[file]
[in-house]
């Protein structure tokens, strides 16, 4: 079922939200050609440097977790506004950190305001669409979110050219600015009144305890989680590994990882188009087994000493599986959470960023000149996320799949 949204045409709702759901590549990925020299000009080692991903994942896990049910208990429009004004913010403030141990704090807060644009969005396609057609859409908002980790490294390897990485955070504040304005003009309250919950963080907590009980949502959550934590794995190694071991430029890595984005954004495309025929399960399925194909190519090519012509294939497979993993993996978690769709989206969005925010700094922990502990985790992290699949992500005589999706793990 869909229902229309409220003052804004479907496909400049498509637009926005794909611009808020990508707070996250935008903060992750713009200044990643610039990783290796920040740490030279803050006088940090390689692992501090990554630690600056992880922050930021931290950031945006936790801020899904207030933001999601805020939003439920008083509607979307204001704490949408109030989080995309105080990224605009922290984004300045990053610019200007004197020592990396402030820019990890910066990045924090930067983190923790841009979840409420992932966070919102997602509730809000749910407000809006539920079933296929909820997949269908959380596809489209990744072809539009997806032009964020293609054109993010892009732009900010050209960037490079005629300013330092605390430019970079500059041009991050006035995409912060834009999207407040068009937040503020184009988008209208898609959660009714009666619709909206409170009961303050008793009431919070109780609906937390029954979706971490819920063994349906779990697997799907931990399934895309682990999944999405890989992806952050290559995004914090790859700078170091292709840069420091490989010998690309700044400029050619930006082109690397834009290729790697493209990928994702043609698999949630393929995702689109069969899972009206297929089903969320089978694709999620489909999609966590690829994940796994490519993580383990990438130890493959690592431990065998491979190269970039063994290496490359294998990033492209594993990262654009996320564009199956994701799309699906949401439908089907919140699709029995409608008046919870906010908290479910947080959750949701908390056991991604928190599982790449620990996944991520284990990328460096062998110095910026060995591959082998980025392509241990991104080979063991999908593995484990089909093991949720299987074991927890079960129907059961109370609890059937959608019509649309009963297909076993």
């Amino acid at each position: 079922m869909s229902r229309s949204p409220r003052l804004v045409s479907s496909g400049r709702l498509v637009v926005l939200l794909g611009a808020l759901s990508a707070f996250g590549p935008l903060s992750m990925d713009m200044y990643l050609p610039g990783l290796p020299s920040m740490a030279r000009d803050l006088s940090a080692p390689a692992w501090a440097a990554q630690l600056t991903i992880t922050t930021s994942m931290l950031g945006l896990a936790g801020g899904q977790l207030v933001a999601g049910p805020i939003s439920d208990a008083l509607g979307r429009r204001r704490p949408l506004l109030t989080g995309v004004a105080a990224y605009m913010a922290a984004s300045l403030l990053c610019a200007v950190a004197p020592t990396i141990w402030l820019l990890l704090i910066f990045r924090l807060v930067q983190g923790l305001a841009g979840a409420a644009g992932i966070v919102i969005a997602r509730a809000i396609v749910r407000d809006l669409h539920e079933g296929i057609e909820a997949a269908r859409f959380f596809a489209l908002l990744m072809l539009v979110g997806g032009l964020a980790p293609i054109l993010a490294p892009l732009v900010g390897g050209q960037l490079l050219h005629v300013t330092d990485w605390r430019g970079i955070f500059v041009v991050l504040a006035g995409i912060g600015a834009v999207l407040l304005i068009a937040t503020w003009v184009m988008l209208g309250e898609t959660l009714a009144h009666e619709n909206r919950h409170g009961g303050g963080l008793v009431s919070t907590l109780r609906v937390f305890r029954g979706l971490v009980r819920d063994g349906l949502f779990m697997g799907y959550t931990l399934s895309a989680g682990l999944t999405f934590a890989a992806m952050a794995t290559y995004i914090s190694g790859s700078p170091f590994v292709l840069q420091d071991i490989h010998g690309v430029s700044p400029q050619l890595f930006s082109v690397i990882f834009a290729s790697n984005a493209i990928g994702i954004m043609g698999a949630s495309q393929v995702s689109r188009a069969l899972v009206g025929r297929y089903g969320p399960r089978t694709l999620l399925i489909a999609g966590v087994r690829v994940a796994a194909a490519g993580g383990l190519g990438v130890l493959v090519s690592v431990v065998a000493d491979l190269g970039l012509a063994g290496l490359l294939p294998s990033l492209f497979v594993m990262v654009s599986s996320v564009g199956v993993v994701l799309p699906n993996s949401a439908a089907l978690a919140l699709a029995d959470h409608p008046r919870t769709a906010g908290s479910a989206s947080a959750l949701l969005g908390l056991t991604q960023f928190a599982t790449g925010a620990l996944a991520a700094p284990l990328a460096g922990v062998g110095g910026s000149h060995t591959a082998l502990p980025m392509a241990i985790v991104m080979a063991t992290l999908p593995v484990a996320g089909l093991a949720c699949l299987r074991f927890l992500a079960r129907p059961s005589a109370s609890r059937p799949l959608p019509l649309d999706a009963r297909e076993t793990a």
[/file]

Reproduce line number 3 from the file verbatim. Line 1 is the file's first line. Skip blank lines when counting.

């Amino acid at each position: 079922m869909s229902r229309s949204p409220r003052l804004v045409s479907s496909g400049r709702l498509v637009v926005l939200l794909g611009a808020l759901s990508a707070f996250g590549p935008l903060s992750m990925d713009m200044y990643l050609p610039g990783l290796p020299s920040m740490a030279r000009d803050l006088s940090a080692p390689a692992w501090a440097a990554q630690l600056t991903i992880t922050t930021s994942m931290l950031g945006l896990a936790g801020g899904q977790l207030v933001a999601g049910p805020i939003s439920d208990a008083l509607g979307r429009r204001r704490p949408l506004l109030t989080g995309v004004a105080a990224y605009m913010a922290a984004s300045l403030l990053c610019a200007v950190a004197p020592t990396i141990w402030l820019l990890l704090i910066f990045r924090l807060v930067q983190g923790l305001a841009g979840a409420a644009g992932i966070v919102i969005a997602r509730a809000i396609v749910r407000d809006l669409h539920e079933g296929i057609e909820a997949a269908r859409f959380f596809a489209l908002l990744m072809l539009v979110g997806g032009l964020a980790p293609i054109l993010a490294p892009l732009v900010g390897g050209q960037l490079l050219h005629v300013t330092d990485w605390r430019g970079i955070f500059v041009v991050l504040a006035g995409i912060g600015a834009v999207l407040l304005i068009a937040t503020w003009v184009m988008l209208g309250e898609t959660l009714a009144h009666e619709n909206r919950h409170g009961g303050g963080l008793v009431s919070t907590l109780r609906v937390f305890r029954g979706l971490v009980r819920d063994g349906l949502f779990m697997g799907y959550t931990l399934s895309a989680g682990l999944t999405f934590a890989a992806m952050a794995t290559y995004i914090s190694g790859s700078p170091f590994v292709l840069q420091d071991i490989h010998g690309v430029s700044p400029q050619l890595f930006s082109v690397i990882f834009a290729s790697n984005a493209i990928g994702i954004m043609g698999a949630s495309q393929v995702s689109r188009a069969l899972v009206g025929r297929y089903g969320p399960r089978t694709l999620l399925i489909a999609g966590v087994r690829v994940a796994a194909a490519g993580g383990l190519g990438v130890l493959v090519s690592v431990v065998a000493d491979l190269g970039l012509a063994g290496l490359l294939p294998s990033l492209f497979v594993m990262v654009s599986s996320v564009g199956v993993v994701l799309p699906n993996s949401a439908a089907l978690a919140l699709a029995d959470h409608p008046r919870t769709a906010g908290s479910a989206s947080a959750l949701l969005g908390l056991t991604q960023f928190a599982t790449g925010a620990l996944a991520a700094p284990l990328a460096g922990v062998g110095g910026s000149h060995t591959a082998l502990p980025m392509a241990i985790v991104m080979a063991t992290l999908p593995v484990a996320g089909l093991a949720c699949l299987r074991f927890l992500a079960r129907p059961s005589a109370s609890r059937p799949l959608p019509l649309d999706a009963r297909e076993t793990a």